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'No' review: Hearts and minds in Chile

Chilean dictator Gen. Augusto Pinochet speaks at an

Chilean dictator Gen. Augusto Pinochet speaks at an informal press conference in Santiago, Chile. Newly declassified U.S. documents show U.S. officials and agencies backed the anti-Pinochet campaign portrayed in the Oscar-nominated film "No," even though the U.S. government also had tried to undermine the socialist government Pinochet had overthrown. Credit: AP, 1974

Part of the power of "No," Pablo Larrain's political drama about the protracted fall of Chile's nefarious Augusto Pinochet, comes from its parallels with culture circa 2013. When the hot young ad exec Rene Saavedra (a particularly soulful Gael Garcia Bernal) gets on board the 1988 "no" campaign -- a "yes' vote would support Pinochet's rule -- he has to convince his reluctant, hard-line leftist partners that the way to win Chilean hearts is the same way you sell them Coca-Cola -- with a smile.

The callously commercial strategy Saavedra takes, juxtaposed with the fate of a country under a murderous regime, gives "No" an enormous amount of tension, even as it takes a cynical look at the consumerist mentality.

Larrain ("Post Mortem," "Tony Manero") makes a daring but ultimately off-putting choice, filming "No" in U-matic, the ubiquitous format of '80s television. While this makes the dramatic portion of the film match up visually with the real-life newscasts and on-air campaign spots that filled the Chilean airwaves of 1988 -- each side was allowed 15 minutes a night, in woeful time slots, to make its case -- the effect is also distractingly ugly.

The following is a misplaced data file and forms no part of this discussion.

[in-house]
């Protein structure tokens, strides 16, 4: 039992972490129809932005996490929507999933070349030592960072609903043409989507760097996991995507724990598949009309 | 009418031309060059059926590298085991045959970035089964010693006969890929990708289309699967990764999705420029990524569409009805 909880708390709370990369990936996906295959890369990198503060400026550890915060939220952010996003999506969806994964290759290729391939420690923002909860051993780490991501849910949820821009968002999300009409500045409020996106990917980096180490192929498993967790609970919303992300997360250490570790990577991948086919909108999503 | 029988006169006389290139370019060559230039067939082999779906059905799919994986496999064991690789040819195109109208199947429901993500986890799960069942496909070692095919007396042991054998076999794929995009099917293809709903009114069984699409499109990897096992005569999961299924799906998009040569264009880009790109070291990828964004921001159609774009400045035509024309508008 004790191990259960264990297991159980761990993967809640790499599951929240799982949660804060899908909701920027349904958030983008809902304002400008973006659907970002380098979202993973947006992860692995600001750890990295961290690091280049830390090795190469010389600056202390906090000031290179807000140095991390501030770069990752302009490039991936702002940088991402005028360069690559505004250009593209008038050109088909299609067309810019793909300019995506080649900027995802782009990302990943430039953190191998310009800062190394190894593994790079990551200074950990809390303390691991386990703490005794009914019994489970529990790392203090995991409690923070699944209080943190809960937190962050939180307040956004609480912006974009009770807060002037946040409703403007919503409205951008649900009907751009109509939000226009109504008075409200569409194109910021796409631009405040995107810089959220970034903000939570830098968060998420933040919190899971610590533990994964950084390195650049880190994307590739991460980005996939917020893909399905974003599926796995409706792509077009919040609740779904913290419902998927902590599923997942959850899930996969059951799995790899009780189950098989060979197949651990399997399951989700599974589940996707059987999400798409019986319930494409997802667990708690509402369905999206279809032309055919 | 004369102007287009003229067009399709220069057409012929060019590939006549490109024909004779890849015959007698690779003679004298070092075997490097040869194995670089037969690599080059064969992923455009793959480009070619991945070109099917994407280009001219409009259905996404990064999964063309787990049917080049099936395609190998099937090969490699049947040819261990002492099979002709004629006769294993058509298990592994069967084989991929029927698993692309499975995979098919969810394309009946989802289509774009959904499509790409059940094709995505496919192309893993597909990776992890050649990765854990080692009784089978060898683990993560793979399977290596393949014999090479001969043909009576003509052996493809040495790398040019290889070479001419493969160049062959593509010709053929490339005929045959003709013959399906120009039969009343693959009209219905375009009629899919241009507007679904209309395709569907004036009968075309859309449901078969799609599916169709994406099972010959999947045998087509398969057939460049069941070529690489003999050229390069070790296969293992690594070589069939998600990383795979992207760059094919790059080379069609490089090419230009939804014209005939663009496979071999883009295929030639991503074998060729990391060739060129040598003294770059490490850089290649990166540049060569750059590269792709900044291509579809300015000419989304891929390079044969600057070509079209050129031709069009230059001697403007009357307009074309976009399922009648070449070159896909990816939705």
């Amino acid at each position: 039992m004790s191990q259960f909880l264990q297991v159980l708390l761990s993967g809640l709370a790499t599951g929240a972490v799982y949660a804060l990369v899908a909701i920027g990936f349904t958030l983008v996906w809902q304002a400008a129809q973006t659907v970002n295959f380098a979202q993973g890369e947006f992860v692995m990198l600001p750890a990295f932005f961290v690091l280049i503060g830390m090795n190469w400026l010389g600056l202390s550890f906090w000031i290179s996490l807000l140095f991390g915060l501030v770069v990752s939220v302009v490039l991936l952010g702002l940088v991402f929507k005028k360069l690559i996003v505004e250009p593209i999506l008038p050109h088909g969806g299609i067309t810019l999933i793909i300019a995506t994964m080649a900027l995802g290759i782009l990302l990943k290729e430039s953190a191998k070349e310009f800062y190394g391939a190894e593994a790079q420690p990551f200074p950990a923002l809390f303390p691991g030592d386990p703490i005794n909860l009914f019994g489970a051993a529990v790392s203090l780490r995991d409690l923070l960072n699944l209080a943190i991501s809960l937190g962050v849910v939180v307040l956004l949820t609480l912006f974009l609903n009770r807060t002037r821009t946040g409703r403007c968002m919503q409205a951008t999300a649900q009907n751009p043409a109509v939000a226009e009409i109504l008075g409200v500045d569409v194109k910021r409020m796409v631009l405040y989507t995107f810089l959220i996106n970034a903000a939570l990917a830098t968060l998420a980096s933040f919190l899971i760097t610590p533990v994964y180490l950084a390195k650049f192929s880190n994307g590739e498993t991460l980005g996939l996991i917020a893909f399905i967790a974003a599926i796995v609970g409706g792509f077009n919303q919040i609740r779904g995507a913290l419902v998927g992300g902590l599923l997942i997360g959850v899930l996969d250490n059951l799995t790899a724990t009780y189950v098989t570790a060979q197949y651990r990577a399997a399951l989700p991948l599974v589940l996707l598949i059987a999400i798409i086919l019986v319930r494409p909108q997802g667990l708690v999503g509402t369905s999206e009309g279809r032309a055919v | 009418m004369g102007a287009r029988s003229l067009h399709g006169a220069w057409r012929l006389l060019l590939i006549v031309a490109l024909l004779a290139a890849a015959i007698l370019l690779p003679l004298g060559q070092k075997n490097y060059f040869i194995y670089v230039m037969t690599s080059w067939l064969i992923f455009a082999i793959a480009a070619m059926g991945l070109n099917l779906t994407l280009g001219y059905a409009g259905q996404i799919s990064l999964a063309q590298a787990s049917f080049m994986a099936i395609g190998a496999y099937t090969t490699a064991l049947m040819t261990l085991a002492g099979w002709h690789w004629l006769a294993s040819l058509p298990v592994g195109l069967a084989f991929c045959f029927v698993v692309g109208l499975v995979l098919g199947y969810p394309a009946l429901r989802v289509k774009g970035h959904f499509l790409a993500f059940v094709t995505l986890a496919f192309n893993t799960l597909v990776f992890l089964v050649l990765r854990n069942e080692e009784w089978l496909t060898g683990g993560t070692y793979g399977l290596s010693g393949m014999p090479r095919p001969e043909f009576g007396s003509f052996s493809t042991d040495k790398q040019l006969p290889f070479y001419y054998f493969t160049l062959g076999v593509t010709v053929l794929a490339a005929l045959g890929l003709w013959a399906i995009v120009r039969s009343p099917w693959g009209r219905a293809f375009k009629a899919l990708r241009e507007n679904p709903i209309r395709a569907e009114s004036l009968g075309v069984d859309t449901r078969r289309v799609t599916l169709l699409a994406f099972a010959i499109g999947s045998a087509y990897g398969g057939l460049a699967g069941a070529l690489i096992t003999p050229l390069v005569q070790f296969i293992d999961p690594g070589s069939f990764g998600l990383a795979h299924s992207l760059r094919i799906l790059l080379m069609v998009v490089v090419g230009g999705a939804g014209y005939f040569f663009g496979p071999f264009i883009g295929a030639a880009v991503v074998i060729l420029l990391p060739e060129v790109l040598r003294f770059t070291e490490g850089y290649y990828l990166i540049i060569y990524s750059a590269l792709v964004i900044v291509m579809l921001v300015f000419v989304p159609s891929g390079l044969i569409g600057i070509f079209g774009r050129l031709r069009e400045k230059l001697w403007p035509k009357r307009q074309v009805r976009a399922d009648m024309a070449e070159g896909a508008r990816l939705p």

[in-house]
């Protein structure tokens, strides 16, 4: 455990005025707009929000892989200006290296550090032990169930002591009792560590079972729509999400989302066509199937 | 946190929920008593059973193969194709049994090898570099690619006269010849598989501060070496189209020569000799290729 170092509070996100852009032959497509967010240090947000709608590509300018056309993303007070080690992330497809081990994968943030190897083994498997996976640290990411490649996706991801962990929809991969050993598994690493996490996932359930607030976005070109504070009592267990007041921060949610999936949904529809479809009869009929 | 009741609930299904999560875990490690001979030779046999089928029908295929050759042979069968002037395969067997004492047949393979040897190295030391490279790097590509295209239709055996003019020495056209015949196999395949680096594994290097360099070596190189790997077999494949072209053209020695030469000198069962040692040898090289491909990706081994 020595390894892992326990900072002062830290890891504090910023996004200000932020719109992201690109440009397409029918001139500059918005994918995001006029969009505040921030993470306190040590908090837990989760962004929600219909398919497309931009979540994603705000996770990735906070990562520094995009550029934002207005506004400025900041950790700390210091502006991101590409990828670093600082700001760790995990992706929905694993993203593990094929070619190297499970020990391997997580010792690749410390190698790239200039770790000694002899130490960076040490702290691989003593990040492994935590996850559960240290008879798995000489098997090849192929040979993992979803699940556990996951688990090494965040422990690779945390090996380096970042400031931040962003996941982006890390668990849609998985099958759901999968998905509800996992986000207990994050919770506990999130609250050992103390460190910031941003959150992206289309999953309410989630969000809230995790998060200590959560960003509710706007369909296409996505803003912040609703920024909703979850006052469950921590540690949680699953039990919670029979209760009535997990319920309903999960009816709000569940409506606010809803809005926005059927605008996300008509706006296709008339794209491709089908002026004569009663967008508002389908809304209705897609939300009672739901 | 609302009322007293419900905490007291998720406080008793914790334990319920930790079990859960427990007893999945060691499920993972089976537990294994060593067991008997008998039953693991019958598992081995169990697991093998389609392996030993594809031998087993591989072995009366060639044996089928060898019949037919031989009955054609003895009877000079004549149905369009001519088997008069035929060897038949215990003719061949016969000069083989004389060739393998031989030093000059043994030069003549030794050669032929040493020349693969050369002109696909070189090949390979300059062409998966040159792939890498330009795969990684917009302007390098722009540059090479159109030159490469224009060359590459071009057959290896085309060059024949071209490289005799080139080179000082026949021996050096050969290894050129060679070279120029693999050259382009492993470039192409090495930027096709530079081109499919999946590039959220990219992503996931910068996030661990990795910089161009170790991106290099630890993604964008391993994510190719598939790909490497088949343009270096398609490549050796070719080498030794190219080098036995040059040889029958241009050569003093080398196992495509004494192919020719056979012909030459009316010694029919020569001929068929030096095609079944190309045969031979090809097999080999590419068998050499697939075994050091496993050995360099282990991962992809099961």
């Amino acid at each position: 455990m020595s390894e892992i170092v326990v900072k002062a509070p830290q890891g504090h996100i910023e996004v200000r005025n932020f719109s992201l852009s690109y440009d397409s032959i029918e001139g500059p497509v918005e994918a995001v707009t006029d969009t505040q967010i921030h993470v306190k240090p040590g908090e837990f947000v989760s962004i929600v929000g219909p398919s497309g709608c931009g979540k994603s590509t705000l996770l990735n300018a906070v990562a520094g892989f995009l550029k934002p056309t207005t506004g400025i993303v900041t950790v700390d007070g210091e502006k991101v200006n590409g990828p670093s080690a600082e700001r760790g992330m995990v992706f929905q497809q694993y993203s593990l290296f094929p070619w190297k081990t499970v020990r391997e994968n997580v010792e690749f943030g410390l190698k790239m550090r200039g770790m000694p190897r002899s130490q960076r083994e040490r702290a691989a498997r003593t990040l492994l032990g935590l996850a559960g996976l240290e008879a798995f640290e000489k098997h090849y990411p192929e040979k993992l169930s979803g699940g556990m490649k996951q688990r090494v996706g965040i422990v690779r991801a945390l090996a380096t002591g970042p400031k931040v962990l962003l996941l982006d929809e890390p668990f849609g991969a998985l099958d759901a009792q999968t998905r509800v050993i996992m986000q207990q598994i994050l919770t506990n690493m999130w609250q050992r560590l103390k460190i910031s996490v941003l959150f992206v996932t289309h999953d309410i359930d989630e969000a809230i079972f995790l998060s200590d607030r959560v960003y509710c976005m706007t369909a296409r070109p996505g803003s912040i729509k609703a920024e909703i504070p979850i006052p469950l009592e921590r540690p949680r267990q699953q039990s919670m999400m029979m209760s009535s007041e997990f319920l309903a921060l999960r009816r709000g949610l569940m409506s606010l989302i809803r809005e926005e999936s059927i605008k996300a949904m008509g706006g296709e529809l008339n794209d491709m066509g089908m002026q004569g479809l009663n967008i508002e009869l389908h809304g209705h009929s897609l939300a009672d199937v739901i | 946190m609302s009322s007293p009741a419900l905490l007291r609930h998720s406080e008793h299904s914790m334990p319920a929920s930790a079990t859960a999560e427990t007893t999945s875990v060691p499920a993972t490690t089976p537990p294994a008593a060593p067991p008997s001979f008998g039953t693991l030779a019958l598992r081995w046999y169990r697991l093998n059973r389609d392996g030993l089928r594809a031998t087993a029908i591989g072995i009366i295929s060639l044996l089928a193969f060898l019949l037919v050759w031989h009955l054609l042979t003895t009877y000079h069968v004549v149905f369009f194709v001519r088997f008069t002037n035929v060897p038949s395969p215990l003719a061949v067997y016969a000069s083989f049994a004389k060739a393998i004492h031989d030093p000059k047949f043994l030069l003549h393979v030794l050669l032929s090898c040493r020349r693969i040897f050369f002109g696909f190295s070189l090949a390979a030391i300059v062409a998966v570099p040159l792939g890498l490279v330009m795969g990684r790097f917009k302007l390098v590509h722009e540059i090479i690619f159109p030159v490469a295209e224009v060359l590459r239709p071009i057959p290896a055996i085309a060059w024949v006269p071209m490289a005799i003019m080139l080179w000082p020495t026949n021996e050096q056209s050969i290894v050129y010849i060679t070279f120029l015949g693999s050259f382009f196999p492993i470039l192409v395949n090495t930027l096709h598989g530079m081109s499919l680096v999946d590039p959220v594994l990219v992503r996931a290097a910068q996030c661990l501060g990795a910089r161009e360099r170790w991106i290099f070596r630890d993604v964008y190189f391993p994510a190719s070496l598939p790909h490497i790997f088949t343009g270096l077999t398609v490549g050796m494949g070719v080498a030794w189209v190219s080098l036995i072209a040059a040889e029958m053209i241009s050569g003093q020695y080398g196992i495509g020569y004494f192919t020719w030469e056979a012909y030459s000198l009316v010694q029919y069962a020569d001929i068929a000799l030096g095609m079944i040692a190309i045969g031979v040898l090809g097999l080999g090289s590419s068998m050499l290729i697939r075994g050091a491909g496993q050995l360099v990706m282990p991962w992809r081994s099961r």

Look past the surface, however, and one finds a profound and moving story, thanks largely to Bernal's performance as the tortured Rene. He deeply loves his young son, and is losing his leftist firebrand wife, who sneers at the plebiscite, Rene's involvement in it and, of course, the soft-pedal approach he wants to take toward winning Chilean hearts and minds. That he's right is not -- ultimately, sadly -- enough. And on every level, "No" leaves one with bittersweet feelings about democracy, love and the cost of compromise.

PLOT In 1988, Chilean dictator Augusto Pinochet calls for a public referendum on his despotic regime, and a young advertising man gets on board the "vote no" campaign.

RATING R (language)

CAST Gael Garcia Bernal, Alfredo Castro, Antonia Zegers


BOTTOM LINE Strong, moving, evocative period piece with a misguided visual style but an enormous amount of heart. (In Spanish with English subtitles.)

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